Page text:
Reflections on Assistive Technology from the Dyslexia and Technology in Education conference: Part 3
December 19, 2011 § 2 Comments
In the final installment of my ramblings inspired by the BDA’s Technology in Education conference, another key topic that arose was the importance of audio. The use of text-to-speech software or speech-to-text software for dyslexic learners who have difficulty working with text is widely known. But one speaker, Maggie Wagstaff, raised what I think is a fascinating question — in schools, why is a piece of paper with writing on it more valued than a voice file? This got me thinking, why is all education so focused on reading and writing, rather than listening and speaking? This is not a new idea. In the old days of ancient Greece, we can imagine philosophers debating and discussing their ideas. At university, much information is transmitted through spoken lectures, and may be debated in seminars. A doctoral thesis may be defended through a ‘viva voce’, or spoken exam. And yet until postgraduate level, written exams remain the most common form of assessment. Why is this?
From talking to teachers, it’s clear that listening to an audio recording takes more of their time than reading a piece of written work, because a lot of teachers are good readers. But the value for the learner with writing difficulties is undeniable, and when given the ability to record their assignments verbally they may go from being able to produce a few scrawled bullet points in the time given, to being able to construct a cohesive argument, which is surely more valuable to their education.
This can be a big issue for HE students as well. When I was teaching in a university Computing department, a lot of students said they really struggled with exams. Not the stress, or the knowledge of the work, but that this was the only time in the whole year when they had to write with a pen!
Institutions may be moving slowly towards allowing typed work in exams, but producing an audio exam seems unheard of. The idea of a scribe or amanuensis in exams is not new, but may only be available to a few learners, and most likely only in exams rather than for all assignments, meaning it can be hard for teachers to keep track of a learner’s progress if they are unable to produce any work until the exam. If dictation is allowed in principle, why not cut out the middle man and just let the learners speak? And it’s not just students with dyslexia that might prefer to speak their answers rather than writing them — consider also the visually impaired, or anyone with an arm or hand injury. This is perhaps a slightly radical idea, and I’m not denying the value of the written word at all, but now that voice recording technology can be made so widely available, I think it would be wonderful to imagine a time when learners can access information and present their work through whatever media they are most comfortable with. In this way, we can move away from ‘special needs software for special needs people’, towards recognising people as individuals who all have their own preferred ways of working, and providing a wealth of different tools to make that equally possible for everybody.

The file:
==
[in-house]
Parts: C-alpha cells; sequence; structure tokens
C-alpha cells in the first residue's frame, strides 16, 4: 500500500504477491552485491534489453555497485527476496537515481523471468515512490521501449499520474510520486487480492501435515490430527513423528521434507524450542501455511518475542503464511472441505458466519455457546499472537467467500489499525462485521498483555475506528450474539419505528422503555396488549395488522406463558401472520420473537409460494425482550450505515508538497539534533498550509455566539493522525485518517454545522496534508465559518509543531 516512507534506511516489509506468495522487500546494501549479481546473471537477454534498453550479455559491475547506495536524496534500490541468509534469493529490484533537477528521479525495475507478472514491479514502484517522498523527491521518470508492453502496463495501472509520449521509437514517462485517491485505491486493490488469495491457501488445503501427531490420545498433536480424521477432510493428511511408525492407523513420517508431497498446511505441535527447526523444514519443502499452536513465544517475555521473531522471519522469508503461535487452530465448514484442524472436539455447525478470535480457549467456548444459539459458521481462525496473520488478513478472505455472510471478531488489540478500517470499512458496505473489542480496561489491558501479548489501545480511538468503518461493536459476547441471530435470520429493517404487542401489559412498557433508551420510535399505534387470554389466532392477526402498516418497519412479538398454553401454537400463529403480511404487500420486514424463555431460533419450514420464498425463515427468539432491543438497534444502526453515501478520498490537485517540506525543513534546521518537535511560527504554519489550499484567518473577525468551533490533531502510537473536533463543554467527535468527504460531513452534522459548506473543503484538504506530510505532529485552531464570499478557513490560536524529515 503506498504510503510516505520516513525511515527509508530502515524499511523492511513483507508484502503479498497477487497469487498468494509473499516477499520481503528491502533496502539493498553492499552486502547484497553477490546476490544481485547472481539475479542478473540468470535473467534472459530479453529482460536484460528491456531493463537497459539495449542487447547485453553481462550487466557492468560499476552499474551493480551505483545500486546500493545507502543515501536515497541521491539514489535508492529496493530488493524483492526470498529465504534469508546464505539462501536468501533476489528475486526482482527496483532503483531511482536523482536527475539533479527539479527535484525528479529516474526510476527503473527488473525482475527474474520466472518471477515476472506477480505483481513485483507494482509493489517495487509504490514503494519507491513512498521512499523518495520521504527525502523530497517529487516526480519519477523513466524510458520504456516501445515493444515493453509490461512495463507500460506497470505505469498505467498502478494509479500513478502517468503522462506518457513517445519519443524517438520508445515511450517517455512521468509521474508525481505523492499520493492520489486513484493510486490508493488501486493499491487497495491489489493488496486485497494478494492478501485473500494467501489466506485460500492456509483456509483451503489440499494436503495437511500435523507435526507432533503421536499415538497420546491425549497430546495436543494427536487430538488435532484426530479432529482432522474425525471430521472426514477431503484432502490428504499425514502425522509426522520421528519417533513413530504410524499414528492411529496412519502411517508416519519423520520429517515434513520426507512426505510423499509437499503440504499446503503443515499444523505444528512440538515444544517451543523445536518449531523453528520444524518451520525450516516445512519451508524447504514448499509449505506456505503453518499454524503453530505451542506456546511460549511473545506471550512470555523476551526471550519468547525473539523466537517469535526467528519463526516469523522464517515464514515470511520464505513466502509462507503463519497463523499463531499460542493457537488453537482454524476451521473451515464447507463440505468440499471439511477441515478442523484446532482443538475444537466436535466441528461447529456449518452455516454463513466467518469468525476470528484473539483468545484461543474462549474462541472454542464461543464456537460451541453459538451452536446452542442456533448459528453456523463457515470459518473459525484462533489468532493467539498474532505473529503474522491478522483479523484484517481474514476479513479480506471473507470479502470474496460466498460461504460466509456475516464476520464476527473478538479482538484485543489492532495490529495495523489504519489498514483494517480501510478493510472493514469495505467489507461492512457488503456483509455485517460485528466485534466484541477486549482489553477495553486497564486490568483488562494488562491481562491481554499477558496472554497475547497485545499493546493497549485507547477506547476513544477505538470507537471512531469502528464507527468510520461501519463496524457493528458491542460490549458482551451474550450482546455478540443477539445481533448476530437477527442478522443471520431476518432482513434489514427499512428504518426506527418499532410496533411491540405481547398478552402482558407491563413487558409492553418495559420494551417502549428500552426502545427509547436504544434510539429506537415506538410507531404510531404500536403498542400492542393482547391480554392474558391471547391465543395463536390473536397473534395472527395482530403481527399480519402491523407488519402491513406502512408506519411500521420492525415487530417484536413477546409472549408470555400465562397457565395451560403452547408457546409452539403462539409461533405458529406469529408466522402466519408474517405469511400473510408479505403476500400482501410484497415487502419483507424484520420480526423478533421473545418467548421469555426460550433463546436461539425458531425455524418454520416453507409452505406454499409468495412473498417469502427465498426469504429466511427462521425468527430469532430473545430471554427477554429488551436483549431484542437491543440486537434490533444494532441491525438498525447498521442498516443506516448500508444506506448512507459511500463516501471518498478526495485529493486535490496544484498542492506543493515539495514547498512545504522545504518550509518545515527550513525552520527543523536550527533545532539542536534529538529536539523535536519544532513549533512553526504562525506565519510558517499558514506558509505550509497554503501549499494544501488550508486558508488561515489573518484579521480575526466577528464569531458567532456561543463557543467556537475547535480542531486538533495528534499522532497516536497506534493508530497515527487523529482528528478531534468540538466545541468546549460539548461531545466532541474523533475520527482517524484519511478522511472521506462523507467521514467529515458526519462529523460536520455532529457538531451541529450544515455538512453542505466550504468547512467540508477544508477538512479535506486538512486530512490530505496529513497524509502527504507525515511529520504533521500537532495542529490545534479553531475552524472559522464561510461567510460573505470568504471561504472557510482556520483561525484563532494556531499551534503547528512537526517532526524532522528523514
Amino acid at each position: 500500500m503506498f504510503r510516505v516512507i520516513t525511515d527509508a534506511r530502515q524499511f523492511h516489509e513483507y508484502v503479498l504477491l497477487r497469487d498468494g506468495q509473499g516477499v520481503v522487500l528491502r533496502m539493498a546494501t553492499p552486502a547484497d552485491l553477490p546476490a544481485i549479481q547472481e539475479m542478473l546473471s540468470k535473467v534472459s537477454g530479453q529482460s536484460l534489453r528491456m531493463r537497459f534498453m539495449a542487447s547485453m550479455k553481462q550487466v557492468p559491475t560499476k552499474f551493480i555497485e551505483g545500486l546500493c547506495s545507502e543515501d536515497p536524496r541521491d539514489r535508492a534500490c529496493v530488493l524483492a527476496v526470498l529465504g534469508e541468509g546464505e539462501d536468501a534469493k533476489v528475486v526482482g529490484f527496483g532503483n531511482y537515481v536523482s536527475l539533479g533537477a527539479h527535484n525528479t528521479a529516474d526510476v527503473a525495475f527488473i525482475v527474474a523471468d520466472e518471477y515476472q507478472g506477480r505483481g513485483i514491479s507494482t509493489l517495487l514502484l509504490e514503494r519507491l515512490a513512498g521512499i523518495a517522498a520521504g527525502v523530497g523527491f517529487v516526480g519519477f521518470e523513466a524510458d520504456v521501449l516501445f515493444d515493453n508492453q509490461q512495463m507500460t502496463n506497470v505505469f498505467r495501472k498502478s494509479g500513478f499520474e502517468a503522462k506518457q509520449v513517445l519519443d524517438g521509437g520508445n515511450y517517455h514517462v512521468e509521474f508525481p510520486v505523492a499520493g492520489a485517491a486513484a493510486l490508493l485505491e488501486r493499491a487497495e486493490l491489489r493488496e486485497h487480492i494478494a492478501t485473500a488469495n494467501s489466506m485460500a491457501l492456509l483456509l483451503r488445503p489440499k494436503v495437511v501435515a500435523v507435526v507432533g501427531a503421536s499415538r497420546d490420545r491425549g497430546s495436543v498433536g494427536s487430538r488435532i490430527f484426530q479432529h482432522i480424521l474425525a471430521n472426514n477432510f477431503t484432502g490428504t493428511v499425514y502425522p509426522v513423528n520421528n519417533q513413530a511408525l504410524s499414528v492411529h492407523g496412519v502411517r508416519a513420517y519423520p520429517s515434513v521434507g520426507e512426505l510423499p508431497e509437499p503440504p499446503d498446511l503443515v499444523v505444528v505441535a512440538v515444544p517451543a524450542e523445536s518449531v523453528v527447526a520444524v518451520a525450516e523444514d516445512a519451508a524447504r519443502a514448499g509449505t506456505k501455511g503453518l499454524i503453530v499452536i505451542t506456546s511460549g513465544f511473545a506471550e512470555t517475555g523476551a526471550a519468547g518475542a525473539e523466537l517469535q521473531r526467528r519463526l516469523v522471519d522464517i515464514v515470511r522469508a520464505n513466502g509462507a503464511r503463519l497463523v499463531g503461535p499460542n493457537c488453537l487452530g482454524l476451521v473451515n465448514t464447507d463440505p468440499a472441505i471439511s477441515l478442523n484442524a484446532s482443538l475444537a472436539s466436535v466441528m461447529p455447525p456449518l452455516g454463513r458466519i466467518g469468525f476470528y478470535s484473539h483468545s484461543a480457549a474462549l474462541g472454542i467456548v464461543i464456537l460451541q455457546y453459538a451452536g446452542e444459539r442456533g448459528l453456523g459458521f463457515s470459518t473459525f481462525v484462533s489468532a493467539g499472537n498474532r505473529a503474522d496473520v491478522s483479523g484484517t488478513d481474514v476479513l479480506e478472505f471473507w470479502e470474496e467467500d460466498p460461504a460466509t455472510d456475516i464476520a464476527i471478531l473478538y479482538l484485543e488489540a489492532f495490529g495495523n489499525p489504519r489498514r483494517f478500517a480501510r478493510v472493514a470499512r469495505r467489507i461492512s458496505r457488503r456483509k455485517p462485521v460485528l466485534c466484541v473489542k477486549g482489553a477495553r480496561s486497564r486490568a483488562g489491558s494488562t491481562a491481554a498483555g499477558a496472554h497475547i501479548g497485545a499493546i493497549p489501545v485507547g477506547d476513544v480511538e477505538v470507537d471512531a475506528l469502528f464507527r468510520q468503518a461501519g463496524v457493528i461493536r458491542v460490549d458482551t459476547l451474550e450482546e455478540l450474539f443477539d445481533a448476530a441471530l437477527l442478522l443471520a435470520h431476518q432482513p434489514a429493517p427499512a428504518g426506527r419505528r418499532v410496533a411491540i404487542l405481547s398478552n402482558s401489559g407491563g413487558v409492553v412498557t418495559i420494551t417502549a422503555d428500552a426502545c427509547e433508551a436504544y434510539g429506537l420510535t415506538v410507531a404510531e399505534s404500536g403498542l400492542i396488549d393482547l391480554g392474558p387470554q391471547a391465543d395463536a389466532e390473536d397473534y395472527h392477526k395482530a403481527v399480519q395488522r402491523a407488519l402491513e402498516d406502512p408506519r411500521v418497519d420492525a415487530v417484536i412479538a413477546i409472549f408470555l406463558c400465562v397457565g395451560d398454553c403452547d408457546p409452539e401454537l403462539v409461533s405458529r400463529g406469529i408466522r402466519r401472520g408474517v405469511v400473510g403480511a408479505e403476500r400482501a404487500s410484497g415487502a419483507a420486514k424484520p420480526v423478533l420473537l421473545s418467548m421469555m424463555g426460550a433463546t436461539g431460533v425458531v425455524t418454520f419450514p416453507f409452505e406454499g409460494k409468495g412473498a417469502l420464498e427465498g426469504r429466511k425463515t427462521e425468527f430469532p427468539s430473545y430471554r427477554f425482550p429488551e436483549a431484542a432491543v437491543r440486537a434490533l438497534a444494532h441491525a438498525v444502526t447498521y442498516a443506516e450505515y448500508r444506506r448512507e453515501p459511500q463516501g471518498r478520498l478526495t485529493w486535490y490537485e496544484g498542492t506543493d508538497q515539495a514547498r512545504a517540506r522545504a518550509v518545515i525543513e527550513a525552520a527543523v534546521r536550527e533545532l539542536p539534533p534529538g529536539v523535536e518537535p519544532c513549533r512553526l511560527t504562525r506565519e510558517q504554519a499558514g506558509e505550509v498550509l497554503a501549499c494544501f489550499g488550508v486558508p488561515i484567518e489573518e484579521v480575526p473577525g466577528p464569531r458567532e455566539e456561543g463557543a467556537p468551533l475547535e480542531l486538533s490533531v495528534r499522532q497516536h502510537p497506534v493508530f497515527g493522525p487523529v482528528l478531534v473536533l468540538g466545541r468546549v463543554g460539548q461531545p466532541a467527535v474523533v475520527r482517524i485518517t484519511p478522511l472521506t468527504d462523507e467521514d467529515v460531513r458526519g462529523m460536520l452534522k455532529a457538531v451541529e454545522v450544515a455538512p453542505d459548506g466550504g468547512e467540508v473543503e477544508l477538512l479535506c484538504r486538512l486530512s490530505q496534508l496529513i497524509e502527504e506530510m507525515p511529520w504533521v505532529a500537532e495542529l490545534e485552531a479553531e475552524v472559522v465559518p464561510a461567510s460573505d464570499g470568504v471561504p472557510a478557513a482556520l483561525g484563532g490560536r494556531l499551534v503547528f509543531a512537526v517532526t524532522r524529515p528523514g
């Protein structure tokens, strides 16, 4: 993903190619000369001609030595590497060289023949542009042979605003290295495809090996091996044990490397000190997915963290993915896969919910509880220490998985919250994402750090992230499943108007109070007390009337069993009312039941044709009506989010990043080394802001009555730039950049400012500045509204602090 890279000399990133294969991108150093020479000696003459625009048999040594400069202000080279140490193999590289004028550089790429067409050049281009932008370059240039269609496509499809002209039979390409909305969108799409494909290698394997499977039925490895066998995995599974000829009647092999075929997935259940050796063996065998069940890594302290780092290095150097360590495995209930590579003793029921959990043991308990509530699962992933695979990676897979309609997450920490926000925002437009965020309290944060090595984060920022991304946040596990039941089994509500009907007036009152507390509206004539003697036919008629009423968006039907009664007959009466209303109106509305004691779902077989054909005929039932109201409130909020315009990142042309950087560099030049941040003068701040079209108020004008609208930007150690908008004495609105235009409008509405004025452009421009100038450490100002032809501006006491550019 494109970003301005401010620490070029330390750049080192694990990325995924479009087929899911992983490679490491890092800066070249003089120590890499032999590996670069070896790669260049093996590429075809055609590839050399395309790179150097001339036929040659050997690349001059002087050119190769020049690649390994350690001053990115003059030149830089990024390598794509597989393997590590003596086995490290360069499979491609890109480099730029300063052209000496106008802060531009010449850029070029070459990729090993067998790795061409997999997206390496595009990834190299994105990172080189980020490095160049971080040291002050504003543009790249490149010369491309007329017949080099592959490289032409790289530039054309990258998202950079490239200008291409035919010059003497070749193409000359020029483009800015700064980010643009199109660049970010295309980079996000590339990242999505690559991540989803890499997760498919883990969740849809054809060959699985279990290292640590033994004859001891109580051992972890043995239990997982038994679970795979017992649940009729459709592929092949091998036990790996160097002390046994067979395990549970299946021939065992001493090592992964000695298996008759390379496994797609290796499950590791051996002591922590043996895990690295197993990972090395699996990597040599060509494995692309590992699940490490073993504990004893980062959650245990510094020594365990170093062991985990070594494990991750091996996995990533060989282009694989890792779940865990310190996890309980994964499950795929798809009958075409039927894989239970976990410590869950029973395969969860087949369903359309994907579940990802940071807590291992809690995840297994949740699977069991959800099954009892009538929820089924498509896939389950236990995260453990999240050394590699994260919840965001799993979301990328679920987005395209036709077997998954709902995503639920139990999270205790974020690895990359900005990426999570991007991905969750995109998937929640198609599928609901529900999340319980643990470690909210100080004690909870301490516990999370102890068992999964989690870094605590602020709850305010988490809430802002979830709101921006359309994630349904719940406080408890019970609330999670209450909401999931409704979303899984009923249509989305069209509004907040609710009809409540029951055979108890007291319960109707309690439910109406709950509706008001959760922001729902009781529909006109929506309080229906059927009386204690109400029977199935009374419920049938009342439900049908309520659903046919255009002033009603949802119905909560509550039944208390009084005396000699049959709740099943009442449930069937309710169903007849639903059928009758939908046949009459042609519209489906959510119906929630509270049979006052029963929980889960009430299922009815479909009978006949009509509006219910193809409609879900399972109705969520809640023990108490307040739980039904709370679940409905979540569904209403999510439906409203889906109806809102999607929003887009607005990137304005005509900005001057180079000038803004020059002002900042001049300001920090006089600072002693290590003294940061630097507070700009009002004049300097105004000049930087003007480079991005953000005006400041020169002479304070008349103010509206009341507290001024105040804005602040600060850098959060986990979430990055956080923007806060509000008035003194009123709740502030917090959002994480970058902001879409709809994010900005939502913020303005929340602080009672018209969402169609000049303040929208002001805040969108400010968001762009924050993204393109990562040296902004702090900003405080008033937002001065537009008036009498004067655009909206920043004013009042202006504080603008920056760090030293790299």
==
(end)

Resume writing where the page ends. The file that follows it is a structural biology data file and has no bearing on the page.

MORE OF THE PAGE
Reflections on Assistive Technology from the Dyslexia and Technology in Education conference: Part 2
December 6, 2011 § 1 Comment
Carrying on from my previous post, another common topic at the conference, and linked closely to the points I made before, was in making the best use of what’s already available. Young people need to be taught how to use computers more effectively, to gain all the benefit they can. Touch typing was strongly advocated by several of the speakers — Jackie Harber pointed out that it is of particular help to dyslexics, as looking at the keyboard wastes precious working memory on low-level tasks. Keyboard shortcuts were also strongly recommended, as they can speed up frequently used tasks (usability professionals may already know that providing shortcuts for frequent users is one of Ben Shneiderman’s Eight Golden Rules for interface design). This is particularly vital to dyslexic learners, for whom a lot of writing tasks will generally take longer, so any time-saving mechanisms will be helpful. Using keyboard shortcuts may also make the effects (e.g. increasing the font size) immediately obvious, without getting lost in menus and option screens. Knowing about the tools available in applications will also be helpful — for example the use of ctrl-f (‘find’) to search for text may aid learners who have difficulty in ‘skimming’ text by eye. But these are in fact all strategies that can benefit any computer-user, and arguably should be a key part of early school IT lessons — touch-typing is one of the most useful IT skills I have, and sadly that was self-taught.
This also links in nicely with a topical issue that’s close to my heart, which is the current drive to reform IT teaching in schools. Do children need to understand how a computer works, and how to write code in order to use one? Maybe not, but increased understanding of something surely just helps you use it better. I don’t need to fully understand how an internal combustion engine works in order to drive a car, but the more I understand about how the brakes and gears work the more efficiently I can drive it. Spending all a child’s time in IT lessons learning how to use Microsoft Office seems to me like spending driving lessons just learning about all the different colours you could paint your car.